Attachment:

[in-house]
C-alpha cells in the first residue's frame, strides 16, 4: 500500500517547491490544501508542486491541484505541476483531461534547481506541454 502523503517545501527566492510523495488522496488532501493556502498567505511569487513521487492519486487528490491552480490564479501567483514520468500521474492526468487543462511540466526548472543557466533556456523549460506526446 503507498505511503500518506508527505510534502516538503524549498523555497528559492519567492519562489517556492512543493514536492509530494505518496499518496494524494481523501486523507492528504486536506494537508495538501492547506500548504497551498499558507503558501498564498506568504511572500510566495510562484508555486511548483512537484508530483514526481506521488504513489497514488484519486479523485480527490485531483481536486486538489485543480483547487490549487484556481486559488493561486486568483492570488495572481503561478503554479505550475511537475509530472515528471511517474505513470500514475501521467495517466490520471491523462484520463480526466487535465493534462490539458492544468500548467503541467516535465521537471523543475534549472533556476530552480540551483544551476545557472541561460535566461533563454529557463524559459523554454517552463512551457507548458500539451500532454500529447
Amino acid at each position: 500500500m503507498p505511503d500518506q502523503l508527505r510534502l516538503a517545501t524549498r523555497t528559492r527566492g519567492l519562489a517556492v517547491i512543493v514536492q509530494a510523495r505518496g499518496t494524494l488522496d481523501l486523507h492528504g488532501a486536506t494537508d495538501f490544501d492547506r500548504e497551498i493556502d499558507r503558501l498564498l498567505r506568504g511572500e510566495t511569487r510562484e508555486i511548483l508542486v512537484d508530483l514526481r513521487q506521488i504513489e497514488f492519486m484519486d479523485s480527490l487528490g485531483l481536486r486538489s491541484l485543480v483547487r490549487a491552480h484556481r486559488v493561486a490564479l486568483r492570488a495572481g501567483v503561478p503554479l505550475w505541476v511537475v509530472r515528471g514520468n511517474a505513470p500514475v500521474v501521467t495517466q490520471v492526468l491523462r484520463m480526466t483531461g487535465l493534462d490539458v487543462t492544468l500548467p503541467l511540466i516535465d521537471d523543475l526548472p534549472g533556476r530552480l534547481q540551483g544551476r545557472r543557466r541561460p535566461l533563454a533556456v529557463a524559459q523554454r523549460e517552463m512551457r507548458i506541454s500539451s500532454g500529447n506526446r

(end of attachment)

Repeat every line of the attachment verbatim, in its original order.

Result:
[in-house]
C-alpha cells in the first residue's frame, strides 16, 4: 500500500517547491490544501508542486491541484505541476483531461534547481506541454 502523503517545501527566492510523495488522496488532501493556502498567505511569487513521487492519486487528490491552480490564479501567483514520468500521474492526468487543462511540466526548472543557466533556456523549460506526446 503507498505511503500518506508527505510534502516538503524549498523555497528559492519567492519562489517556492512543493514536492509530494505518496499518496494524494481523501486523507492528504486536506494537508495538501492547506500548504497551498499558507503558501498564498506568504511572500510566495510562484508555486511548483512537484508530483514526481506521488504513489497514488484519486479523485480527490485531483481536486486538489485543480483547487490549487484556481486559488493561486486568483492570488495572481503561478503554479505550475511537475509530472515528471511517474505513470500514475501521467495517466490520471491523462484520463480526466487535465493534462490539458492544468500548467503541467516535465521537471523543475534549472533556476530552480540551483544551476545557472541561460535566461533563454529557463524559459523554454517552463512551457507548458500539451500532454500529447
Amino acid at each position: 500500500m503507498p505511503d500518506q502523503l508527505r510534502l516538503a517545501t524549498r523555497t528559492r527566492g519567492l519562489a517556492v517547491i512543493v514536492q509530494a510523495r505518496g499518496t494524494l488522496d481523501l486523507h492528504g488532501a486536506t494537508d495538501f490544501d492547506r500548504e497551498i493556502d499558507r503558501l498564498l498567505r506568504g511572500e510566495t511569487r510562484e508555486i511548483l508542486v512537484d508530483l514526481r513521487q506521488i504513489e497514488f492519486m484519486d479523485s480527490l487528490g485531483l481536486r486538489s491541484l485543480v483547487r490549487a491552480h484556481r486559488v493561486a490564479l486568483r492570488a495572481g501567483v503561478p503554479l505550475w505541476v511537475v509530472r515528471g514520468n511517474a505513470p500514475v500521474v501521467t495517466q490520471v492526468l491523462r484520463m480526466t483531461g487535465l493534462d490539458v487543462t492544468l500548467p503541467l511540466i516535465d521537471d523543475l526548472p534549472g533556476r530552480l534547481q540551483g544551476r545557472r543557466r541561460p535566461l533563454a533556456v529557463a524559459q523554454r523549460e517552463m512551457r507548458i506541454s500539451s500532454g500529447n506526446r